This court does not review a final decision of the Commissioner de novo, but instead "must determine whether the correct legal standards were applied and whether substantial evidence supports the decision." Butts v. Barnhart, 388 F.3d 377, 384 (2d Cir. 2004) (internal citations omitted). See also Halloran v. Barnhart, 362 F.3d 28, 31 (2d Cir. 2004); Balsamo v. Chater, 142 F.3d 75, 79 (2d Cir. 1998). "Substantial evidence" is evidence that amounts to "more than a mere scintilla. It means such relevant evidence as a reasonable mind might accept as adequate to support a conclusion." Halloran, 362 F.3d at 31 (quoting Richardson v. Perales, 402 U.S. 389, 401, 91 S.Ct. 1420 (1971)). "An ALJ must set forth the crucial factors justifying his findings with sufficient specificity to allow a court to determine whether substantial evidence supports the decision." Gravel v. Barnhart, 360 F.Supp.2d 442, 444-45 (N.D.N.Y. 2005) (citing Ferraris v. Heckler, 728 F.2d 582, 587 (2d Cir. 1984)). "Failure to apply the correct legal standards is grounds for reversal." Pollard v. Halter, 377 F.3d 183, 189 (2d Cir. 2004) (internal quotation marks and citation omitted).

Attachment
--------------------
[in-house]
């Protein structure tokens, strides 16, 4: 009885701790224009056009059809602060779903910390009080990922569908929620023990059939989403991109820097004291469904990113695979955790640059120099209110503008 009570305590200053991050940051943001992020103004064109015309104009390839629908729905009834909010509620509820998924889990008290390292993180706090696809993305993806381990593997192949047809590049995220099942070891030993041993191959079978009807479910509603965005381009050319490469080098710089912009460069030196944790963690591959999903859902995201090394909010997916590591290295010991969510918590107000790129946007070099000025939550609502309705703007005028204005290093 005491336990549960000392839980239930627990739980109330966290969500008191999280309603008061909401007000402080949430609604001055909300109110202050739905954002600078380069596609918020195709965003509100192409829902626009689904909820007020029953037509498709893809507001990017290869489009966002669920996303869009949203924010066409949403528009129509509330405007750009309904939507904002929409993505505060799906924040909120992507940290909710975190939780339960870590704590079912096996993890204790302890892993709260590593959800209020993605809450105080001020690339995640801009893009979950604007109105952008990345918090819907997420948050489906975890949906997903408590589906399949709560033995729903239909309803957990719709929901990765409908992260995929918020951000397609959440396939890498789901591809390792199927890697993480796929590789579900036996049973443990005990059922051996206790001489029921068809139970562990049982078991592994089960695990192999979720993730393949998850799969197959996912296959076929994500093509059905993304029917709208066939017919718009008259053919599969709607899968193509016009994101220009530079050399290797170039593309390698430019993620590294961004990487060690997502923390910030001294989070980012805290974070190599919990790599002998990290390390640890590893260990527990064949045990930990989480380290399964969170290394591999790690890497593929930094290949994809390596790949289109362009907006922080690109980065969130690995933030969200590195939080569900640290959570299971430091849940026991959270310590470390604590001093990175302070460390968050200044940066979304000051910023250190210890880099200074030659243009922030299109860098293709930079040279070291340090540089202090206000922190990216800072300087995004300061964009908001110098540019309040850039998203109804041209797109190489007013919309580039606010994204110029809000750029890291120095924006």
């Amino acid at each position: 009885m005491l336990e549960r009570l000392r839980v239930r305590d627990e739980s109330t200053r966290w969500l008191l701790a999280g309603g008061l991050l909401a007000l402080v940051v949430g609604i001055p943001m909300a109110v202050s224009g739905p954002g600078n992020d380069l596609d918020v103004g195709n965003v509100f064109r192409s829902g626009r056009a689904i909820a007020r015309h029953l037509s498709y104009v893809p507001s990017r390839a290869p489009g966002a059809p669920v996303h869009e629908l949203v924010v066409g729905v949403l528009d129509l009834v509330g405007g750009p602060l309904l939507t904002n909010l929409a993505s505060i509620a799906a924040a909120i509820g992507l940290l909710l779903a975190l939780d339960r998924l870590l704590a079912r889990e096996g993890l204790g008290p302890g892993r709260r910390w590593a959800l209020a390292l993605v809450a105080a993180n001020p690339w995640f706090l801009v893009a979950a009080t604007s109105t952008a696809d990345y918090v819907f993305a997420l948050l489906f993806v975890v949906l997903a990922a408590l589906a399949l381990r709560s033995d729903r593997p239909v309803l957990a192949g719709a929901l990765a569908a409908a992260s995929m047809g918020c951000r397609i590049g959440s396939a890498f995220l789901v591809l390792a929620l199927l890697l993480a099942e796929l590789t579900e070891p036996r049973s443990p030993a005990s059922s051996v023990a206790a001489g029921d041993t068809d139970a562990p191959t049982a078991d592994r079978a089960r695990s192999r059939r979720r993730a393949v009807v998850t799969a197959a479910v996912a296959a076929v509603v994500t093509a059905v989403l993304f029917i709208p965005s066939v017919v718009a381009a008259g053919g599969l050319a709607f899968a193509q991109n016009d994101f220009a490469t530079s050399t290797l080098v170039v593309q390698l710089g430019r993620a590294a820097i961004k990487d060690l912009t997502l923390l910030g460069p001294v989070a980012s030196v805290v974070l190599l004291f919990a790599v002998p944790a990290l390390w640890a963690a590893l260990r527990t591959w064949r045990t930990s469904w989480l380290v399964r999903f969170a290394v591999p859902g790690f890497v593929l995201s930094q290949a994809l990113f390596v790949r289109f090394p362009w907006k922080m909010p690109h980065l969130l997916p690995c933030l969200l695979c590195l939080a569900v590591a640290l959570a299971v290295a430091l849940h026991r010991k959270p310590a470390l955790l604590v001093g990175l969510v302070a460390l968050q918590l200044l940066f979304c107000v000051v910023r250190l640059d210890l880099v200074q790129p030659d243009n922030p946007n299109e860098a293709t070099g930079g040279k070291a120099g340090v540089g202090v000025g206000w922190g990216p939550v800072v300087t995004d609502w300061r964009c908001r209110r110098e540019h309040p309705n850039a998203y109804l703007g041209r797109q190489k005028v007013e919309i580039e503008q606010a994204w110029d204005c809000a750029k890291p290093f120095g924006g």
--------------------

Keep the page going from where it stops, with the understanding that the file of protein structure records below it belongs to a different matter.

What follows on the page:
When reviewing a determination by the Commissioner, a district court, in its discretion, "shall have the power to enter, upon the pleadings and transcript of record, a judgment affirming, modifying, or reversing the decision of the Commissioner of Social Security, with or without remanding the cause for a rehearing." 42 U.S.C. § 405(g). "The Act must be liberally applied, for it is a remedial statute intended to include [,] not exclude." Cruz v. Sullivan, 912 F.2d 8, 11 (2d Cir. 1990).